- - Women's Herald Sun Tour 2018 Stage 1

Women’s Herald Sun Tour 2018 Stage 1

photo credits @ Sun Herald 

Brodie Chapman stunned a star-studded peloton in Healesville on Tuesday, to claim the Thule Stage 1 of the women’s Herald Sun Tour p/b Lets Go Motorhomes and move into the yellow jersey. 

As result, Chapman has a 12-second advantage heading into Wednesday’s final stage – the 1.6km CBD time trial.  

“I was just having such a good time,” Chapman said after crossing the line.”

“I always tell myself when I race that all I want is to be satisfied and that’s the most satisfying race I’ve ever done.”

Chapman (KordaMentha Real Estate – Australia) was the aggressor in an aggressive race that featured countless attacks, several crashes and numerous casualties.

Her bold solo breakaways on the first (63km in) and second climbs (103km in) of the day made her a more than deserving winner, with the latter acceleration up Myers Creek Road setting up a tense final 20km as Dutch world time trial champion Annemiek van Vleuten (Mitchelton-SCOTT) launched from behind to desperately try to chase her down.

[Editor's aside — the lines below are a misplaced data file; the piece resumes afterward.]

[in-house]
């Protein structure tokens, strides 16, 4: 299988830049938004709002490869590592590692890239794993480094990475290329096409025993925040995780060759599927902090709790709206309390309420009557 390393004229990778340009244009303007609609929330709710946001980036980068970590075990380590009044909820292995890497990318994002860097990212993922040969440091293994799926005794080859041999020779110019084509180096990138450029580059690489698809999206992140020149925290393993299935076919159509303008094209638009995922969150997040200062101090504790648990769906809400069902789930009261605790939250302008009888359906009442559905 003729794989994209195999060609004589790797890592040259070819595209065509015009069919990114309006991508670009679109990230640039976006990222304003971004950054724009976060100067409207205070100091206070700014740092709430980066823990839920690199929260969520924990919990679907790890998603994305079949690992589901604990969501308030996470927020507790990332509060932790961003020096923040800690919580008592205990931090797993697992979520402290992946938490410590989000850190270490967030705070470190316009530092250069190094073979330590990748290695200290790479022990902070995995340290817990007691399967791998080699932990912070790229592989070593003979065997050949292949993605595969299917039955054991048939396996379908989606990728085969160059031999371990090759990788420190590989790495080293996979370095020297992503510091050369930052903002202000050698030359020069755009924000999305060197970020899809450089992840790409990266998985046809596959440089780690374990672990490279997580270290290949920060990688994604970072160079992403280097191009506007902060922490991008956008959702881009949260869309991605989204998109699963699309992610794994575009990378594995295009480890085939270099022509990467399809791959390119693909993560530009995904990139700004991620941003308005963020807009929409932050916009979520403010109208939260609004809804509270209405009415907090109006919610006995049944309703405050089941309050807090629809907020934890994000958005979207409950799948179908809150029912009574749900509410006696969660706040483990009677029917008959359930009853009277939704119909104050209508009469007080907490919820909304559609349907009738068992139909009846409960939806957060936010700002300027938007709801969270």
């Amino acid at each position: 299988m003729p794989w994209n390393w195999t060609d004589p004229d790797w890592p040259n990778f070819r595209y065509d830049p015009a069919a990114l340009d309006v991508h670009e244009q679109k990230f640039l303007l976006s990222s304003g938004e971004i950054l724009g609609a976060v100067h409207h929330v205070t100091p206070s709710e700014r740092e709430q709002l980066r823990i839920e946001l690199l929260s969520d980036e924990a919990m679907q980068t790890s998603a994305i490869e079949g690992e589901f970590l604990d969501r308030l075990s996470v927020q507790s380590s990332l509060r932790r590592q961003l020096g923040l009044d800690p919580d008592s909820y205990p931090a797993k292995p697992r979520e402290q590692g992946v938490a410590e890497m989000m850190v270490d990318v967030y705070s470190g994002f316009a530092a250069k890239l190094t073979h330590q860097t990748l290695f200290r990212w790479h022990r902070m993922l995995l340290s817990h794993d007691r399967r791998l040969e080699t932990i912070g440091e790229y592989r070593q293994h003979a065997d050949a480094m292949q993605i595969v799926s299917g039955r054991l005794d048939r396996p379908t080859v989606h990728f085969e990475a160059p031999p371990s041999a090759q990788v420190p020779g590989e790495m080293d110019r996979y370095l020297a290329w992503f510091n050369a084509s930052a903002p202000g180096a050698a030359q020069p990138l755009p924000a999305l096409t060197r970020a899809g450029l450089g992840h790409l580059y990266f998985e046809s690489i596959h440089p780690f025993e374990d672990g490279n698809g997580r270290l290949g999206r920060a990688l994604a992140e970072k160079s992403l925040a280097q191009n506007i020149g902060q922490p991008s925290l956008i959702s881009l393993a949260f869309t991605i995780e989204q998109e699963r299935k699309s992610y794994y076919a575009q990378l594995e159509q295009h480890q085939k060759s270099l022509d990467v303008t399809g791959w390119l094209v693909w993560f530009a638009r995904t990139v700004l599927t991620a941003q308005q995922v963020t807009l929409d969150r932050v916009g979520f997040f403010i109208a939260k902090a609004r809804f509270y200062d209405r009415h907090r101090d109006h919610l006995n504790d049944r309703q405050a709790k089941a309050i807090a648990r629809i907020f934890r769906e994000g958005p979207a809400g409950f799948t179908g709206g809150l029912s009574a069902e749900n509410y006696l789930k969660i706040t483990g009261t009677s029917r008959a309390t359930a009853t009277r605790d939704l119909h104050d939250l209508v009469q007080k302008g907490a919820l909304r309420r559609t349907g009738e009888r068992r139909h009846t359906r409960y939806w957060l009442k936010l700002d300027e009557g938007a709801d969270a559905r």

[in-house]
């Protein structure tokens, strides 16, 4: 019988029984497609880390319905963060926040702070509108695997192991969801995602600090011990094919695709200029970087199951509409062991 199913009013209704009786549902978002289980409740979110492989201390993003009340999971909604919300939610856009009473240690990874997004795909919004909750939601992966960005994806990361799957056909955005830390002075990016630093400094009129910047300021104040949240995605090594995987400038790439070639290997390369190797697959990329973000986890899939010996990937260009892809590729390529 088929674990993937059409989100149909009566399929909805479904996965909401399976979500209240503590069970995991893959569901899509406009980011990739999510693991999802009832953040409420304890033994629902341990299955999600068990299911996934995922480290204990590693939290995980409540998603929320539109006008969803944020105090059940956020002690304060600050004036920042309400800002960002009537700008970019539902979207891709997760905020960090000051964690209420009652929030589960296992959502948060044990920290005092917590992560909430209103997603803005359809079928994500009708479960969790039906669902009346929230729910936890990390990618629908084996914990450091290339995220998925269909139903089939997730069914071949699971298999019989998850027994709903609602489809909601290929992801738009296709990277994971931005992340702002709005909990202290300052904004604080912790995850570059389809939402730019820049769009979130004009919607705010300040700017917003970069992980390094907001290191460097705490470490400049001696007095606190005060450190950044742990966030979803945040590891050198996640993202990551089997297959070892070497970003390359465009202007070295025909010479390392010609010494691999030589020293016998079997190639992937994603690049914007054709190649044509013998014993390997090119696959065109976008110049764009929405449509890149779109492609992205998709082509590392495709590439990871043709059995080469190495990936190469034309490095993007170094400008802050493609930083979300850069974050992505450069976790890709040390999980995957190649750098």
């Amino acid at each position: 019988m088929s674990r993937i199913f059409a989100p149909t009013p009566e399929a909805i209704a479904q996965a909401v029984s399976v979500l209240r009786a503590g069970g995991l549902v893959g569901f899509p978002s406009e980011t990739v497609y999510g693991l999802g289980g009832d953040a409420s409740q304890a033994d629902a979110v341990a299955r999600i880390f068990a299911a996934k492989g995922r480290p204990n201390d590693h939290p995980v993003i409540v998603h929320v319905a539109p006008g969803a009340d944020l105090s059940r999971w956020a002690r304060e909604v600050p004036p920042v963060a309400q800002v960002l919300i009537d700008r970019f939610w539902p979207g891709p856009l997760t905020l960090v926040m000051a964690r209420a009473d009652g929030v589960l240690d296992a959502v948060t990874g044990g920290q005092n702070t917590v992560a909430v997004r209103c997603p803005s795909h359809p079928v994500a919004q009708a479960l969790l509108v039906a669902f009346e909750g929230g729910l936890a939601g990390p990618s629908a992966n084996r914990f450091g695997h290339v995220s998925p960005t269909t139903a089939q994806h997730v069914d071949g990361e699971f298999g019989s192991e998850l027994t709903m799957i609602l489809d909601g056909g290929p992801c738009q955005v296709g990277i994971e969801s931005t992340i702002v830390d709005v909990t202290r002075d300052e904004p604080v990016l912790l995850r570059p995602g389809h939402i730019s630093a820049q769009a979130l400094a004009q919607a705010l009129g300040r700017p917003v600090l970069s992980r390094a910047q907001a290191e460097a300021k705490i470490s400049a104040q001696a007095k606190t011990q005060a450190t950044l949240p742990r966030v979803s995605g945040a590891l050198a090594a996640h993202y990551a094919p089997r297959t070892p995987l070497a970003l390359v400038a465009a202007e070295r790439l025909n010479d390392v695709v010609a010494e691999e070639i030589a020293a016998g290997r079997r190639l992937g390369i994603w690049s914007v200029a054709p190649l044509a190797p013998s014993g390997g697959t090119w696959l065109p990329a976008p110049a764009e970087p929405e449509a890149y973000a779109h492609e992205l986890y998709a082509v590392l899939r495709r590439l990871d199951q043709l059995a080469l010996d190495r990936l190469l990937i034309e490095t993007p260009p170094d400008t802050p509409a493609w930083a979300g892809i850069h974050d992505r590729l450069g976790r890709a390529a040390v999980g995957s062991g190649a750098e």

The rapidly-closing van Vleuten had to settle for second, eight seconds back, while Aussie Chloe Hosking (Ale-Cipollini) won the sprint for third from a reduced peloton 1min2secs in arrears.

“I think it was good I didn’t know it was the world time trial champ chasing me. Retrospectively, it makes me nervous,” Chapman said.”

“I had to talk to myself so much throughout that. I was just like ‘you’ve got this, you’re almost there, just keep pedaling’.”

But nothing was going to stop Chapman, who has endured so many setbacks she’s determined to let nothing else get in her way. She was sixth at the national championships and 15th at last weekend’s Cadel Evans Great Ocean Road Race.

A bad fall last year ruptured her ACL and not long after recovering she was hit by a car, breaking her collarbone and separating her AC joint. She has previously admitted to battling some “incredibly dark and destructive times”.

But for the rider who grew up outside Brisbane, everything came up glorious yesterday.

“You just feel so beat down so I was like, ‘I’ve just got to give it everything’,” Chapman said.

“I ride my bike a lot, I check in with myself a lot and I have a lot of good mentors who believe in me. It’s been so valuable.”

Van Vleuten collapsed on the pavement with her arms outstretched 50m past the finish.

“I could see her in some parts and I came really close. I gave it absolutely everything,” van Vleuten said.

“For sure, I was thinking I’d get her because that was my goal. I wanted to win here.”

Asked if she can claw back a 12-second deficit that separates her from Chapman in the short time trial to snatch overall victory, van Vleuten said: “No. But I will give everything so you never know. It’s still a bike race.”


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